“The most significant topic about anything ‘dog’ is attempting to guarantee behavior,” Whitelam continued. “You’d have to be God to attest to future animal behavior. Sadly, there are plenty of puppies who have been to puppy class and been raised by well-meaning owners who did all the right things, and yet the dogs have bitten or have had aggression issues as adults. There are plenty of other dogs who were totally neglected as puppies, and given no opportunities to socialize, and they were adopted by caring humans who uncovered a super social, kind, fabulous pet.
happy buddha
“Genetics, diet, training methods, base temperament, medications, hormones, and illness are all factors that affect behavior,” explained Whitelam.  “Given all that, it would be difficult to adopt an adult dog with any type of assurance that the dog had been well-socialized. Puppies that end up in pet stores are born in small cages on wire mesh, barely see humans until they are removed from their mother much too soon for appropriate social development, shipped to a store where they are again in cages with little to no human contact. How would anyone attest to that puppy being well-socialized?”

Added Whitelam, “The topic of socialization itself is frequently misunderstood by most dog owners. Just getting the puppy/new dog out in the world is not socializing. Socializing a dog requires that new experiences be positive and rewarding. It only takes one negative experience for a new puppy to develop a lasting fear.”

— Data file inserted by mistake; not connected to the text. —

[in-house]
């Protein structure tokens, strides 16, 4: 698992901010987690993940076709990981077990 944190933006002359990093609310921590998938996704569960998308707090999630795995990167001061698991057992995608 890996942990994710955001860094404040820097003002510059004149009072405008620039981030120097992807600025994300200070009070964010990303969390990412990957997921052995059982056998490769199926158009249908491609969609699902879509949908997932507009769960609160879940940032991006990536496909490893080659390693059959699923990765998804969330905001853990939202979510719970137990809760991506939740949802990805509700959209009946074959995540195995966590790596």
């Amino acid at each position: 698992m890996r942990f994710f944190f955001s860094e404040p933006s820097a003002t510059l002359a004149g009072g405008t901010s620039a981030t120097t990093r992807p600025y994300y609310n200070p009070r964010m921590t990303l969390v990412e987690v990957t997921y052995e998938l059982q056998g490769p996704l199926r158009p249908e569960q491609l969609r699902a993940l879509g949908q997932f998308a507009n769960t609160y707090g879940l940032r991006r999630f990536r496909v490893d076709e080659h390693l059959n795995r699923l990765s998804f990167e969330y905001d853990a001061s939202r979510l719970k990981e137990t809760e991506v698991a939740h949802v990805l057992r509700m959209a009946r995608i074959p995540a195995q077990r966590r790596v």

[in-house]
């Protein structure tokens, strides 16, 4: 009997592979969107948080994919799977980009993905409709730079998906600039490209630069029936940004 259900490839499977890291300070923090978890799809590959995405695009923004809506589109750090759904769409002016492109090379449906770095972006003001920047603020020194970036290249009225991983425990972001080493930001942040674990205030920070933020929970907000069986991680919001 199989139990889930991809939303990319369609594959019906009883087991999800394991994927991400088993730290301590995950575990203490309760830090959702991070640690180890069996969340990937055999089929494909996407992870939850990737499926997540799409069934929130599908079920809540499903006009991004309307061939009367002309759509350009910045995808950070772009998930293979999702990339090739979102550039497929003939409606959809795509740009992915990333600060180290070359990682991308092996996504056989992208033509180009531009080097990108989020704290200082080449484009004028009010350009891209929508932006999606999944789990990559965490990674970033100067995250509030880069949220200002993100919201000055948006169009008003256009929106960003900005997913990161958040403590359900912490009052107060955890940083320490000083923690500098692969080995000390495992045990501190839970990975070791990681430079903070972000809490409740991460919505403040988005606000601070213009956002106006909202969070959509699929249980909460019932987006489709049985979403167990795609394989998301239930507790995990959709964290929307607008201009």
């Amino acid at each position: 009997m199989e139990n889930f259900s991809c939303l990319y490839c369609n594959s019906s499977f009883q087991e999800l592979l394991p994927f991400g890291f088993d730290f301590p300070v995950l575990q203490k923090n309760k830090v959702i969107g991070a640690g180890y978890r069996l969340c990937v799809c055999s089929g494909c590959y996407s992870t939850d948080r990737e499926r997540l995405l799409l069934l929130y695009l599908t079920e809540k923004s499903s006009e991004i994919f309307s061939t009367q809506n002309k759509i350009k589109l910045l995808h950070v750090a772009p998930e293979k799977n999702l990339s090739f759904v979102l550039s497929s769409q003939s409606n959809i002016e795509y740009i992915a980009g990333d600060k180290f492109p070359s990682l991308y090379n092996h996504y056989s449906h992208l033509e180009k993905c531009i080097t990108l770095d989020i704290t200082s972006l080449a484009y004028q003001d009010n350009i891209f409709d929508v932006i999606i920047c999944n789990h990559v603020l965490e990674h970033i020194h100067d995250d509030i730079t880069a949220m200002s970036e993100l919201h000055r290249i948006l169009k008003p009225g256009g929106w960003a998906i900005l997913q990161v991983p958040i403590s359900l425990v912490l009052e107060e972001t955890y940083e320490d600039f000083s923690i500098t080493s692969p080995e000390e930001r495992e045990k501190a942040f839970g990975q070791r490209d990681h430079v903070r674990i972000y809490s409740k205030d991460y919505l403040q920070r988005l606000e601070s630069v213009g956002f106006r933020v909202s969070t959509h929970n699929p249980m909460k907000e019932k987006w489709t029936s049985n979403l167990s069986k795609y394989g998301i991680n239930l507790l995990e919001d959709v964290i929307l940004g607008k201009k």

Nikki Thompson, chief humane officer at the Bucks County SPCA, said that every dog there is evaluated for temperament, but agreed that, “There is no one recognized method of evaluating a dog.”
Observed Thompson of New Hope’s proposed law, “The intent seems good with what they’re trying to do with socialization, but it would be difficult to enforce. What a dog does in different situations is always unpredictable. They may behave well at the vet’s, and then you go home and have an issue.
“I’ve been in animal control for many years,” continued Thompson, “And I could not be 100% certain a given dog is 100% socialized.”

In terms of the potential effect on adoption efforts that requiring dog owners to obtain proof of socialization could have, “We don’t know yet,” said Thompson.

Lambertville Animal Welfare Co-Founder Heather Edwards is an expert dog trainer, and she is concerned that requiring adopted dogs to come with a socialization report will have a chilling effect on efforts by rescue groups and shelters.

“What are the measurable and observable behaviors of the dog which would allow you to determine its level of socialization?” she asked. “The American Kennel Club has a ‘Canine Good Citizen’ test to show that a pet dog is well-behaved and has basic training. The dog must meet specific criteria for components such as accepting a friendly stranger, walking through a crowd, and meeting other dogs. Without some very specific guidelines like those, it’s not clear what criteria will be applied to determine if a dog has been ‘properly socialized’.